The year is 2007. I’m standing before a group of giddy children in my synagogue basement, welcoming them to their very first “IDF Training Course.” I tell them that unlike us, our Israeli brothers and sisters grow up to join the army after high school. I tell them is necessary because Israel is surrounded by enemies. I tell them they can be proud of Israel because, exceptionally, the IDF is the most moral army in the world. The children embark on a not-so-challenging obstacle course with Subliminal (HaFinali, to be exact) playing in the background. We all revel in the fun.
Growing up in the American Jewish community, there were no shortage of opportunities to participate in such mock-trainings. At my Jewish summer camp, the Israeli mishlachat (literally, emissaries) put together an obstacle course every summer and taught us to properly salute. At my Jewish day school, we re-enacted the IDF takeover of the Temple Mount on stage. And during my Jewish youth group trip to Israel, we were all given the opportunity to spend a week on an IDF base and learn to shoot a gun.
In those moments, I remember feeling a mixture of pride and shame; pride, because my people had survived, and shame, because I was a sheltered Diaspora Jew, weak and ignorant of the challenges my peers in Israel faced every day.
[pullquote] There was very little American Jewish opposition to Operation Protective Edge.
[/pullquote]Fast forward to this past summer in Gaza. In a highly political war of choice, over 2,100 Palestinians were killed in the span of 50 days. According to the United Nations, as many as many as 70% were civilians. Racist anti-Palestinian rhetoric and violence reached fever-pitch in Israel, with some Israeli Jews literally sitting out in lawn chairs to applaud the dropping of bombs on the densely populated Gaza Strip. Approximately 100,000 Palestinians remain displaced today, many sleeping on the floors of UN schools or makeshift tents. With entire neighborhoods flattened, imports restricted, and over 96% of available water unfit for human consumption, the people of Gaza continue to endure a full-blown humanitarian crisis.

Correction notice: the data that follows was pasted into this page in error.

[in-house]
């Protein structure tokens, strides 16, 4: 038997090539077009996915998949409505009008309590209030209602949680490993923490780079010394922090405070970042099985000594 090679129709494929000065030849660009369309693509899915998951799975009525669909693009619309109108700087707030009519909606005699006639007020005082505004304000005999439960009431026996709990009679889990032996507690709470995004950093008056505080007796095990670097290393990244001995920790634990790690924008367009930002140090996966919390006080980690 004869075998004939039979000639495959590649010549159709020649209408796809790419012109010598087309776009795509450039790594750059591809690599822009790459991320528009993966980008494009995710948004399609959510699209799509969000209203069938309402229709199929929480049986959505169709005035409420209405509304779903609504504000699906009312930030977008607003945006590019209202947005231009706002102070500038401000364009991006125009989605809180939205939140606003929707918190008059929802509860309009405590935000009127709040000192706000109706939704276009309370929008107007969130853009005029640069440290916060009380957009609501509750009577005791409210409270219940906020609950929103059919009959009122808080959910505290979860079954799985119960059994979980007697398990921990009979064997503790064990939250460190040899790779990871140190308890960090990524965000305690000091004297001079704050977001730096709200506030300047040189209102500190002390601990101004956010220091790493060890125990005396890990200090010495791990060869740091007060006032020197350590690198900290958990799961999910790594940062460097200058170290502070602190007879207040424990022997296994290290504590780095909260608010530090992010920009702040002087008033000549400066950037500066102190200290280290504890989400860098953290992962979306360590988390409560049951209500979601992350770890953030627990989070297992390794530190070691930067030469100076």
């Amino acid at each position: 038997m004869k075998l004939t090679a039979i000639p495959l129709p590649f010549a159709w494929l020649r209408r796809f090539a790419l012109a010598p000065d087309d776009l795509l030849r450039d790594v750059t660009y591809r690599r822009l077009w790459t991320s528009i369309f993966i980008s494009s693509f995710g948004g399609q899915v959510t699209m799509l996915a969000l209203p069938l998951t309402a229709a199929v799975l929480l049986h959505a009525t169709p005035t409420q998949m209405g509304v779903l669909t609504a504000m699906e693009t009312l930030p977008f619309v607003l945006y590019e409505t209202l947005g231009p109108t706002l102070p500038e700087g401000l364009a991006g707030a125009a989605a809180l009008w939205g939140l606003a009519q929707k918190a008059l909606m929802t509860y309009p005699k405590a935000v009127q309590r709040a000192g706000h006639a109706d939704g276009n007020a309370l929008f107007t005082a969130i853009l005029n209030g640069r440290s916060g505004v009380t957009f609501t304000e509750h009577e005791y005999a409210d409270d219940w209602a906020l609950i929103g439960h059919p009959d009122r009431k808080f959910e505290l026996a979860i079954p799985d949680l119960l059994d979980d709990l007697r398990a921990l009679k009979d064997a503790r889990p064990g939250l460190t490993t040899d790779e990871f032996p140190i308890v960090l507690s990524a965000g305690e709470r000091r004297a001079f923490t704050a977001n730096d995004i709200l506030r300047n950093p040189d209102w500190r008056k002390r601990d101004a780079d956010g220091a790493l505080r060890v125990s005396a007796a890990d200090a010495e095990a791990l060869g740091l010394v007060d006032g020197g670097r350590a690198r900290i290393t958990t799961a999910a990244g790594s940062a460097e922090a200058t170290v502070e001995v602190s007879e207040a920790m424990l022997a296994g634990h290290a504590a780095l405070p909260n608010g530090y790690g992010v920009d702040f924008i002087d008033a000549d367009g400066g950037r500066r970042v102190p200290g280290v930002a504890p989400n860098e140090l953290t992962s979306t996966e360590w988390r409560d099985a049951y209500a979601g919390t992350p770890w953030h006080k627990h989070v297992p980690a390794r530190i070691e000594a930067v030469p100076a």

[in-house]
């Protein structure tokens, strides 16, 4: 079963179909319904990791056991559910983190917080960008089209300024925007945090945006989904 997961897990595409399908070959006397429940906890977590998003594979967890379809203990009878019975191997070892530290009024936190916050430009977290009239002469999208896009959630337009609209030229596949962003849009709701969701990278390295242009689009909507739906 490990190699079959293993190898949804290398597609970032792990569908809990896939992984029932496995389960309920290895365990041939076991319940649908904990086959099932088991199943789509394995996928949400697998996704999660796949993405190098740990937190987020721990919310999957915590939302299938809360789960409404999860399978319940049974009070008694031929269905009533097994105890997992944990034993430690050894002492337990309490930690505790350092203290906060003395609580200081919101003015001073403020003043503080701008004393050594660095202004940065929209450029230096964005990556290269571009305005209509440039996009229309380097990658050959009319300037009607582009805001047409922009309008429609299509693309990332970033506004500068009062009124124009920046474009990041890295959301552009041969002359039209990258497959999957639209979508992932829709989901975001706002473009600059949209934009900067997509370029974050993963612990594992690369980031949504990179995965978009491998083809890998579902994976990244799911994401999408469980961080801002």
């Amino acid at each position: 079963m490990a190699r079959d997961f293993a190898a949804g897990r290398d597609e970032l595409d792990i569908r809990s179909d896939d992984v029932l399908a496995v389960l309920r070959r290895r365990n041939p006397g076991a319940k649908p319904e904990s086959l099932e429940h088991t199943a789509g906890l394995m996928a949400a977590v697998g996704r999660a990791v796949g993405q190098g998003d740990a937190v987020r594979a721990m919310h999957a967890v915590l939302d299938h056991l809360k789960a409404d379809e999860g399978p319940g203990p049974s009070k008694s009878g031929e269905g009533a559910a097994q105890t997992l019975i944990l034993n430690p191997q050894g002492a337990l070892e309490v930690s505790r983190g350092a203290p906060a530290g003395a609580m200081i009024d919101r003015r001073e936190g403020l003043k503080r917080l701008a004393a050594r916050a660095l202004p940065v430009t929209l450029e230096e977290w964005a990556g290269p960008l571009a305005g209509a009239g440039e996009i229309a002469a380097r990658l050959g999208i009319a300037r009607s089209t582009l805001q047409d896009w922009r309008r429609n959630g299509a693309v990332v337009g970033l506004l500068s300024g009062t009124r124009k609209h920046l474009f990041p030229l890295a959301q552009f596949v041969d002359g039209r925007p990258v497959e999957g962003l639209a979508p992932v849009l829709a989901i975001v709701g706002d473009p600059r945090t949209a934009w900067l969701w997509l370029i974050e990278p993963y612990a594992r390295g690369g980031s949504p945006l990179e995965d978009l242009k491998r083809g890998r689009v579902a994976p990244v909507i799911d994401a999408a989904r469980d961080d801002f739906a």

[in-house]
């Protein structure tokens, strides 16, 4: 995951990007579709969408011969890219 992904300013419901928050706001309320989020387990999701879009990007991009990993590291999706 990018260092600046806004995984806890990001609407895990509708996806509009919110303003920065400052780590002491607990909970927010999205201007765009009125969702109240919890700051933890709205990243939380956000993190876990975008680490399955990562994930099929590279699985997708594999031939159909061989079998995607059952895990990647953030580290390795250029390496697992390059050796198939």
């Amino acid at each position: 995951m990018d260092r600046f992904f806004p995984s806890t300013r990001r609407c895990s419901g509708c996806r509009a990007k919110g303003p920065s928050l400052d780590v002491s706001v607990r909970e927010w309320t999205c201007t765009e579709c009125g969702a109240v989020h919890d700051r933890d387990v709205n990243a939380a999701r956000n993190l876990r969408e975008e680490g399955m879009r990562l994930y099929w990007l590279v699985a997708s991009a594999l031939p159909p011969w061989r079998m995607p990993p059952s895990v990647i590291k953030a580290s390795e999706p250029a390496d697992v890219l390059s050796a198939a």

Breaking the Silence, an organization of former Israeli combatants, released a report containing testimonies from over 60 IDF officers and and soldiers who fought during this latest war in Gaza. Much has been made of the testimonies, mostly on the subject of military ethics. But I want to talk about Judaism, and the implications for the American Jewish community. One testimony, in particular, is instructive.

On Friday evening we made Kiddush (a Sabbath blessing) inside one of the houses…We didn’t open up the gate, we just went straight in with the tank – ran over the fence and went in. We ‘parked’ two tanks in there, which means we also had to destroy the wall between the street and the house…We went in and made Kiddush in the living room with the infantry guys…

While these soldiers were making Kiddush in Deir al-Balah, I was protesting the war in Tel Aviv. Interestingly enough, the former partner to Subliminal, Yoav Eliasi, had recruited violent right-wingers to attack anti-war protestors. My friends and I happened to be at the infamous demonstration where Eliasi showed up with his cronies and began breaking chairs over heads. Some leftist activists were hospitalized; we narrowly escaped attack. Talk about your childhood turned on its head.